We all have a sense of the power of words, but sometimes I think our modern minds have tried to over rationalize things. “Sticks and stones” and similar sayings play down the effect words can have. The individualization of America has taught us that we shouldn’t care what other people think… but we still do. (Which is why people say that phrase to begin with, to create a persona of aloof courage, all the while painfully nursing the wound. Much like me getting hurt doing something I wasn’t supposed to when I was younger: “I’m ok. It doesn’t hurt at all. Oh, sure, my leg always looked like that.”)

Ancient magicians in Egypt and Greece had a healthy respect for words. They believed words themselves held power, creative power given to humanity by the gods. We often associate words with magic with spells, incantations, hexes, curses, etc. All of these are words – words that are believed to have the ability to actually impact the physical world. And, albeit in a strange way, they latched onto a truth about the world.

Words do have power. They have the power to heal, hurt, encourage, depress, inspire, or manipulate. Tones have the ability to change the meaning of entire phrases, and can undermine even the kindest of words.

James, the brother of Jesus, took some time out of his day to write a book of wisdom, of practical religion. You know what he spends nearly a whole chapter on? Words. James 3 is a whole treatise on the use of our words. Paul talks about it. Proverbs has many verses on words and how to use them. Our own experience shows us that words can have powerful effects on the people around us. And in all of human experiences there are two opposite ends of the spectrum.

Negative first, since I like ending on a positive note. The curse has been for most of human history feared and taken as the utmost offense. And back in the olden days, they really knew how to curse. Nowadays most cursing involves a simple 4-letter Saxon word and a pronoun (you.) Curses could be long, calling down poor crops, poverty, sickness, pain, and many other undesirable effects. And here is where James says is the problem with Jesus disciples using this. How, he says, are you seriously going to let such an awful thing come out of your mouth? Your mouth is supposed to be a life-giving spring connected to the life-giver Himself, and you’d allow such hateful sewage be sprayed onto another human being, who is also created in the image of God?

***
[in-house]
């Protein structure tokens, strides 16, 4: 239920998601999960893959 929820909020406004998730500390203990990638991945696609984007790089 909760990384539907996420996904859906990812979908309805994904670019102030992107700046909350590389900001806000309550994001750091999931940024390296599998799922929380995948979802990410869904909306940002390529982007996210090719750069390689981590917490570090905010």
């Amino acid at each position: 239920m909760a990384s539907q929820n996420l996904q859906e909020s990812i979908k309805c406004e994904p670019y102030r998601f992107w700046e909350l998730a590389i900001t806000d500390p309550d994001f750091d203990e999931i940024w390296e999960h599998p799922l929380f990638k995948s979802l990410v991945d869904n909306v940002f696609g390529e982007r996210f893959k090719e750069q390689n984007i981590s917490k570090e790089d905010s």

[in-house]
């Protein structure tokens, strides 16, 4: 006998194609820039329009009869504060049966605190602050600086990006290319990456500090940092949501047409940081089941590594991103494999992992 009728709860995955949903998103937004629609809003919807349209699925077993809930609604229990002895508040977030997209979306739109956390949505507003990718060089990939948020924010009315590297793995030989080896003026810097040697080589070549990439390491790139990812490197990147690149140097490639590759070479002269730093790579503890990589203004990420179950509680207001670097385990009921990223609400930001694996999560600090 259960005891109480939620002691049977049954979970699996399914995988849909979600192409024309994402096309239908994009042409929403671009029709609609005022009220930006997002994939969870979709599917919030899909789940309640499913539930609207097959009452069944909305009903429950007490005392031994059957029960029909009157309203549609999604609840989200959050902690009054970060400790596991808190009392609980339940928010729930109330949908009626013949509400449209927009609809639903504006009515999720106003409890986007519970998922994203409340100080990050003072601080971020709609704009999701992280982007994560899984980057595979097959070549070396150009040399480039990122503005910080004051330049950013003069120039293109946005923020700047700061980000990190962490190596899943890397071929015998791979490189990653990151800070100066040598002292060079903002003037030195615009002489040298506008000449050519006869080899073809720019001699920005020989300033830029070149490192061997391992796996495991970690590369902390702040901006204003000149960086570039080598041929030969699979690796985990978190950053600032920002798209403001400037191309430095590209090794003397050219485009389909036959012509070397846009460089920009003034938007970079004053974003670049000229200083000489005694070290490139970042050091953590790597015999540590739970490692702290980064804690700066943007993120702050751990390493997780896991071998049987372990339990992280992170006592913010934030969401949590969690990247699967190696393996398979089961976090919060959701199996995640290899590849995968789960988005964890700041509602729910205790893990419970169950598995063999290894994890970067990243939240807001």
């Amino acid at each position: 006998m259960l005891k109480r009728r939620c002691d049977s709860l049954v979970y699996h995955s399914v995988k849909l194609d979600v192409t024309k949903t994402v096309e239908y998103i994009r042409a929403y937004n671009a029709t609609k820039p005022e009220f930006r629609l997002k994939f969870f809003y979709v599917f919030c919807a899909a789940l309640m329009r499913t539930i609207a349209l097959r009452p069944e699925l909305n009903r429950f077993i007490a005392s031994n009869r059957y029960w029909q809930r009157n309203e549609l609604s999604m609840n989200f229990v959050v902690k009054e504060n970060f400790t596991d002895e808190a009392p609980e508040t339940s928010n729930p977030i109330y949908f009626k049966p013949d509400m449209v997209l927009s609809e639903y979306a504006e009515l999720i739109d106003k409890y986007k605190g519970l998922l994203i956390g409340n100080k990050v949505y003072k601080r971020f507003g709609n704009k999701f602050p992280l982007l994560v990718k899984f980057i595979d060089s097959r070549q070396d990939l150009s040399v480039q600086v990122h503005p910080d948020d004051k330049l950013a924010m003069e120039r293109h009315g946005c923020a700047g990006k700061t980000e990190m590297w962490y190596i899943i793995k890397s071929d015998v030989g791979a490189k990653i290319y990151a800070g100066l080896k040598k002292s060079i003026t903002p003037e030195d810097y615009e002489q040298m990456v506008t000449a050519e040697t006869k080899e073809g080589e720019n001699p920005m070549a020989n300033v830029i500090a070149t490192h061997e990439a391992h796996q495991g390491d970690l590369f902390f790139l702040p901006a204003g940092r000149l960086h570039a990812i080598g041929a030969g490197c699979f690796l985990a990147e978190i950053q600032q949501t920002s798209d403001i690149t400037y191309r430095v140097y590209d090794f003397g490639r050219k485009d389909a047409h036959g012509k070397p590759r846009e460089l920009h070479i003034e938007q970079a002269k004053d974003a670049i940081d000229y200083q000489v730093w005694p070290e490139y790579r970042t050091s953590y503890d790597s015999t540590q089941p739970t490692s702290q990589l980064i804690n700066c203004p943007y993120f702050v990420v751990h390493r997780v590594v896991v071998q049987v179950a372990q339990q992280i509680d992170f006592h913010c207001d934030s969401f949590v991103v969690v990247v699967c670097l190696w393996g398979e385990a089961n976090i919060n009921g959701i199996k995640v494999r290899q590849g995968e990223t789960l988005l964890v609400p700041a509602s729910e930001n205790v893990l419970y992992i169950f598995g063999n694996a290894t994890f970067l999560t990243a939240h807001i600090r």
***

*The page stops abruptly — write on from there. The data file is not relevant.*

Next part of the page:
On the positive side, think about that image of a spring of water. A spring refreshes, heals, cleanses, and cools. That’s the goal of the blessing. The blessing is a prayer for goodness, health, wealth, gifts, and many good things directed at another human being. There are some wonderful blessings in the Bible, especially the Hebrew Bible. We even see God blessing humanity with fertility, authority, and responsibility. Paul includes a blessing or two in each of his letters to the churches.

If you’ve never considered what the blessing could do, I’m recommending a book. This book is titled The “B” Word. Catchy title, huh? It’s written by Robert Strand, a pastor and writer. In it, he uses Scripture to highlight the benefits and the ins and outs of blessing someone, especially children. See, he has a tradition in his family of blessing every grandchild when they reach the age of 13. The entire family gathers together and each member prays a blessing over the child. The effects of these blessings has been a wonderful thing to watch unfold over the years as these children live into and experience the fullness of the blessings they may not have understood at the time.

So, what’s the point? Well, consider changing your language. Instead of, “[insert word of choice here] you!” Maybe try praying blessings over others. “But, that’s ridiculous,” you say, “that sounds like weakness and extremism!” Maybe, but the man I follow, Jesus, did that very thing while soldiers were beating him and while the crowds jeered and mocked him. Saying a blessing over someone who cuts you off in traffic instead of cursing them seems like a small step in the light of Jesus’ example.

How does your language reflect your walk with Jesus? Do your kids hear blessings from you, or only criticism and curses? Do your children hear you bless others or curse them? What’s one situation this week where you can intentionally make an effort to control your words and use them in Jesus’ name.

How the Coffee-cup stole Christmas!

Despite all our wishing, our hoping, our scheming, one tiny red cup has left Christians screaming. They’ve howled and they’ve hooted, saying “These villains should be booted!” The articles being typed faster than light have left many people regretting their own sense of sight. I’ve seen them and rolled my eyes ever harder, as people point out that Christmas is the martyr.